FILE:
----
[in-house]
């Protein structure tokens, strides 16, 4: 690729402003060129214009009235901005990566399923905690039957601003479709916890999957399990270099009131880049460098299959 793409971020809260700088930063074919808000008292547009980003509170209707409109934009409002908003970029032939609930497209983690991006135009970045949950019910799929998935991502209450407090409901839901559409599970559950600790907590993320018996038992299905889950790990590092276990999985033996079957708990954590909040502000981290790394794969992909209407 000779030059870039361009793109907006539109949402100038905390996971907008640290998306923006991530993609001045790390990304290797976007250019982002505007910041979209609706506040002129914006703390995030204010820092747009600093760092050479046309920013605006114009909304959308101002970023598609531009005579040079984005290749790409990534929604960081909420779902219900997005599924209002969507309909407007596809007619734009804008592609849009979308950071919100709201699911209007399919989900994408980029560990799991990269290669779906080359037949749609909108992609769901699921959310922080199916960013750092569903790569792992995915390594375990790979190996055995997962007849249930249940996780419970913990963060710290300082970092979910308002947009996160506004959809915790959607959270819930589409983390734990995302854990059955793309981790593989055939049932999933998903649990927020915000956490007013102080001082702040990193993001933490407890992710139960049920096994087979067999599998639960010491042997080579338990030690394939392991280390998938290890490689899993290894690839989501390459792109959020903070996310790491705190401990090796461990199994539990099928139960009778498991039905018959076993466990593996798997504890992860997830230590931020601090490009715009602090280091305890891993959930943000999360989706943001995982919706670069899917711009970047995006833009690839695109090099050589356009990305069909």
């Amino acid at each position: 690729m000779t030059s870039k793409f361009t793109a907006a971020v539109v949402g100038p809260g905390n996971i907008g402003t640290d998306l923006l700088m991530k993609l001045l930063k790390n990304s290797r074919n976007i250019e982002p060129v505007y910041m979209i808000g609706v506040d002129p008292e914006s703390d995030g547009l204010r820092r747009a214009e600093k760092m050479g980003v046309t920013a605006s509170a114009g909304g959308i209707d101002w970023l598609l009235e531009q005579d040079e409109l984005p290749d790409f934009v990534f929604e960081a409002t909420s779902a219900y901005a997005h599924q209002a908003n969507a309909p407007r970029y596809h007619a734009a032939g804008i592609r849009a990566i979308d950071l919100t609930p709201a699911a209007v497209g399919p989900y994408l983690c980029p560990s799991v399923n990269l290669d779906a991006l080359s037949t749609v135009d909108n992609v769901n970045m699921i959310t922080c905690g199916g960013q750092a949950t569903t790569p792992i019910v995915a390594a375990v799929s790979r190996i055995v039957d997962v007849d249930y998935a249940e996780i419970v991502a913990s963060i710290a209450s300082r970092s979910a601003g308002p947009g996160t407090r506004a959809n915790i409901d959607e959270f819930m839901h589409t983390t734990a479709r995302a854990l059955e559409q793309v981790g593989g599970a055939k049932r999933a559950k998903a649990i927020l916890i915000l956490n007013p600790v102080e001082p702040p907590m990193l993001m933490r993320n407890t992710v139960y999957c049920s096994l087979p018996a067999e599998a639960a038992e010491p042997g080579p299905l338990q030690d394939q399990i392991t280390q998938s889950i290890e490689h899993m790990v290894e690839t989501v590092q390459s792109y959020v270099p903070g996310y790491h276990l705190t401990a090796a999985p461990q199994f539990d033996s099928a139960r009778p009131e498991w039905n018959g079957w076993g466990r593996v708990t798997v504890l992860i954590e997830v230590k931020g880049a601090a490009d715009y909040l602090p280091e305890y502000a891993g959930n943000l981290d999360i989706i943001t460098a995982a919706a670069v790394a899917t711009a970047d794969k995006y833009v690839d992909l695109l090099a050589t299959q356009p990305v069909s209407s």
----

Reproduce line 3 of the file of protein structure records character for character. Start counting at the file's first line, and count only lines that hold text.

């Amino acid at each position: 690729m000779t030059s870039k793409f361009t793109a907006a971020v539109v949402g100038p809260g905390n996971i907008g402003t640290d998306l923006l700088m991530k993609l001045l930063k790390n990304s290797r074919n976007i250019e982002p060129v505007y910041m979209i808000g609706v506040d002129p008292e914006s703390d995030g547009l204010r820092r747009a214009e600093k760092m050479g980003v046309t920013a605006s509170a114009g909304g959308i209707d101002w970023l598609l009235e531009q005579d040079e409109l984005p290749d790409f934009v990534f929604e960081a409002t909420s779902a219900y901005a997005h599924q209002a908003n969507a309909p407007r970029y596809h007619a734009a032939g804008i592609r849009a990566i979308d950071l919100t609930p709201a699911a209007v497209g399919p989900y994408l983690c980029p560990s799991v399923n990269l290669d779906a991006l080359s037949t749609v135009d909108n992609v769901n970045m699921i959310t922080c905690g199916g960013q750092a949950t569903t790569p792992i019910v995915a390594a375990v799929s790979r190996i055995v039957d997962v007849d249930y998935a249940e996780i419970v991502a913990s963060i710290a209450s300082r970092s979910a601003g308002p947009g996160t407090r506004a959809n915790i409901d959607e959270f819930m839901h589409t983390t734990a479709r995302a854990l059955e559409q793309v981790g593989g599970a055939k049932r999933a559950k998903a649990i927020l916890i915000l956490n007013p600790v102080e001082p702040p907590m990193l993001m933490r993320n407890t992710v139960y999957c049920s096994l087979p018996a067999e599998a639960a038992e010491p042997g080579p299905l338990q030690d394939q399990i392991t280390q998938s889950i290890e490689h899993m790990v290894e690839t989501v590092q390459s792109y959020v270099p903070g996310y790491h276990l705190t401990a090796a999985p461990q199994f539990d033996s099928a139960r009778p009131e498991w039905n018959g079957w076993g466990r593996v708990t798997v504890l992860i954590e997830v230590k931020g880049a601090a490009d715009y909040l602090p280091e305890y502000a891993g959930n943000l981290d999360i989706i943001t460098a995982a919706a670069v790394a899917t711009a970047d794969k995006y833009v690839d992909l695109l090099a050589t299959q356009p990305v069909s209407s």